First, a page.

SOUTHWEST, N.Y. — Cornell Cooperative Extension’s Southwest New York Dairy, Livestock, and Field Crops Program (SWNYDLFC) reminds farmers to check forage inventories regularly. This ensures there is enough feed available until pastures regrow and provide a plentiful source of feed.
For farmers with cattle, sheep, and goats, the growing season is typically spent grazing their animals and growing fields of grasses (like oats, timothy, or orchard grass) and legumes (like clovers and trefoil) to store for the upcoming winter. Sometimes, farms are not able to put up as much hay and baleage (fermented wet hay) as they would like to. The wet spring and dry summer of 2020 created a poor growing season that led to reduced hay production. Pastures also suffered, and some farms had to supplement livestock with feed during the grazing season that was set aside for winter. In years where stored forage may be lower than usual, it is especially important to check forage inventories thoroughly. If there is not enough stored feed available to make it through the winter and early spring, the information from a forage inventory will help farms make decisions about whether they will need to buy in forage or sell some of their stock to make sure there is enough feed to go around.
To calculate a farm’s forage inventory, start with counting the number of animals on the farm as well as identifying their age and stage of production. Different animal groups (adult males vs pregnant females vs young animals) will consume different amounts of feed. Then, take the weights of 6 bales of each bale type (small square, large square, round, and baleage) and count the number of bales available. Next, estimate the amount of hay wasted from each bale during storage and feeding. This will be used to estimate the true amount of forage being consumed by the herd or flock. Having an idea of the number of days that forage will need to be fed will help get a good estimate of feed needs for the remainder of the winter. From these numbers, an estimate of the amount of feed that will be consumed can be compared to the forage currently available.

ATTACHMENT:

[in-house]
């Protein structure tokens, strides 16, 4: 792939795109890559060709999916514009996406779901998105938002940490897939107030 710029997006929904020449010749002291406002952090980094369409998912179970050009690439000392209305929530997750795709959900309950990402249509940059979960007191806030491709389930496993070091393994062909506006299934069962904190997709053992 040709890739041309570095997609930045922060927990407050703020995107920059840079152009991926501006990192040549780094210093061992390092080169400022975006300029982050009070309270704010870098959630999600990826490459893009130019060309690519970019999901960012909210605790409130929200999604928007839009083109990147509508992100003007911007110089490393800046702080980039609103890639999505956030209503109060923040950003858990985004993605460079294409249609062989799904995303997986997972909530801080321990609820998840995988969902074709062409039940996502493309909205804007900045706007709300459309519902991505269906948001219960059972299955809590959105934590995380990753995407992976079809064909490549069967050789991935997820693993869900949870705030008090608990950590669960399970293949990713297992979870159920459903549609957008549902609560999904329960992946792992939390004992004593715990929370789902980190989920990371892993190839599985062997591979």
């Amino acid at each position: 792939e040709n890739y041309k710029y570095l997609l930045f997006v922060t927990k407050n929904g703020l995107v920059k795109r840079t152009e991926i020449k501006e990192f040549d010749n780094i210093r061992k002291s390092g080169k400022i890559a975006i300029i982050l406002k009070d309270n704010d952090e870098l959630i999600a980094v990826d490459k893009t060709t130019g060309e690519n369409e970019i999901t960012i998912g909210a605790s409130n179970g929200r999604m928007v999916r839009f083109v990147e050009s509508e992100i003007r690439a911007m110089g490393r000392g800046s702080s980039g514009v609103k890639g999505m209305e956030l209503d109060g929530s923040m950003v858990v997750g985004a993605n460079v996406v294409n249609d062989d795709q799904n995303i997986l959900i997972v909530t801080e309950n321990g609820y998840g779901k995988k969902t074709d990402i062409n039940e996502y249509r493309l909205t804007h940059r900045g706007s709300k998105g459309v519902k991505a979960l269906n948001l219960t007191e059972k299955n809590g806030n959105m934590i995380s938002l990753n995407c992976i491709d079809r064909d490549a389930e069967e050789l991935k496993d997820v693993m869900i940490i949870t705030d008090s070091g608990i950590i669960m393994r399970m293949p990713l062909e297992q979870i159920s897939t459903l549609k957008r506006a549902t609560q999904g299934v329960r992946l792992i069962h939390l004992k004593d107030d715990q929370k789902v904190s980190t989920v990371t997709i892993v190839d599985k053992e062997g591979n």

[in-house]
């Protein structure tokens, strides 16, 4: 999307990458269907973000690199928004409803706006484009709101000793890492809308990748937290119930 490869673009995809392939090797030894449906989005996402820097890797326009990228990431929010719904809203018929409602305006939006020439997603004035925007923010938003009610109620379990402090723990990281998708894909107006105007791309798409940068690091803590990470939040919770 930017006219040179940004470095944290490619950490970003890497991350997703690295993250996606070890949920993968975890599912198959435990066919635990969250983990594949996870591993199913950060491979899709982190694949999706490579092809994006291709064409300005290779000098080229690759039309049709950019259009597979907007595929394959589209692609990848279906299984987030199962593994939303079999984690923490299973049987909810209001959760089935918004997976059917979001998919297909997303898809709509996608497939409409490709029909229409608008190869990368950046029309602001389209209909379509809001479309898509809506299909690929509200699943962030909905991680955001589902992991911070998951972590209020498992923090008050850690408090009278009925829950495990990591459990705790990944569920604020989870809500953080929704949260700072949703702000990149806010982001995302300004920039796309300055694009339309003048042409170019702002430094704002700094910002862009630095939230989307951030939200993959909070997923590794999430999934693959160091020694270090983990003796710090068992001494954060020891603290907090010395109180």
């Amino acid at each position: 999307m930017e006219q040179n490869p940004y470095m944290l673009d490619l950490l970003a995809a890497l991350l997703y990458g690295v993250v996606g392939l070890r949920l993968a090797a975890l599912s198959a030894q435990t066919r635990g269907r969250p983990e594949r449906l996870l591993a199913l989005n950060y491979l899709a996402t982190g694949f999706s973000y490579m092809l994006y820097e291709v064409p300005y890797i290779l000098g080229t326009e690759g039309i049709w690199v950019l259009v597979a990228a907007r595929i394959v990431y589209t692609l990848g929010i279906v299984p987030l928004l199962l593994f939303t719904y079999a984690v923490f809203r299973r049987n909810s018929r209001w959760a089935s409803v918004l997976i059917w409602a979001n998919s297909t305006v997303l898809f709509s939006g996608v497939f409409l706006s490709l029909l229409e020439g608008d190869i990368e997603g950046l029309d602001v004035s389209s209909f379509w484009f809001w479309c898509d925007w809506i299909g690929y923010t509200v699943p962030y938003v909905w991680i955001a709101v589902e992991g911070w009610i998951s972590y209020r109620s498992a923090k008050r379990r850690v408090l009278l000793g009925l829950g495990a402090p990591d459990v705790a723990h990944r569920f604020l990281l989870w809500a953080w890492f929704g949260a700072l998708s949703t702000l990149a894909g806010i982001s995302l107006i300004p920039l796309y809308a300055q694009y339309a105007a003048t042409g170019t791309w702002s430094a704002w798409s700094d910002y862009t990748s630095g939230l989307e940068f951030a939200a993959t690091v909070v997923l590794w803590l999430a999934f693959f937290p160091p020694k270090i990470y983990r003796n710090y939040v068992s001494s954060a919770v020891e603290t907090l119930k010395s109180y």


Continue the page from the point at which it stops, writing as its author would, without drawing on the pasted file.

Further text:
Because feed consumption will vary based on the weather and what stage of production the animals are in, farms should calculate their inventories at least twice during the time when stored feed is being provided to shore up estimates. Ideally, feed stocks should be checked at the end of the grazing season, in the middle of winter, and in early spring.
For more information on or help with determining forage inventories, contact Livestock and Beginning Farm Specialist, Amy Barkley, at email@example.com or (716) 640 – 0844.
SWNYDLFC is a partnership between Cornell University and the CCE Associations of Allegany, Cattaraugus, Chautauqua, Erie, and Steuben counties. Their team includes Katelyn Walley-Stoll, Farm Business Management (716-640-0522); Joshua Putman, Field Crops (716-490-5572); Alycia Drwencke, Dairy Management (517-416-0386) and Amy Barkley, Livestock Management (716-640-0844). CCE is an employer and educator recognized for valuing AA/EEO, Protected Veterans, and Individuals with Disabilities and provides equal program and employment opportunities.
–SWNY Dairy, Livestock & Field Crops
Cornell Cooperative Extension
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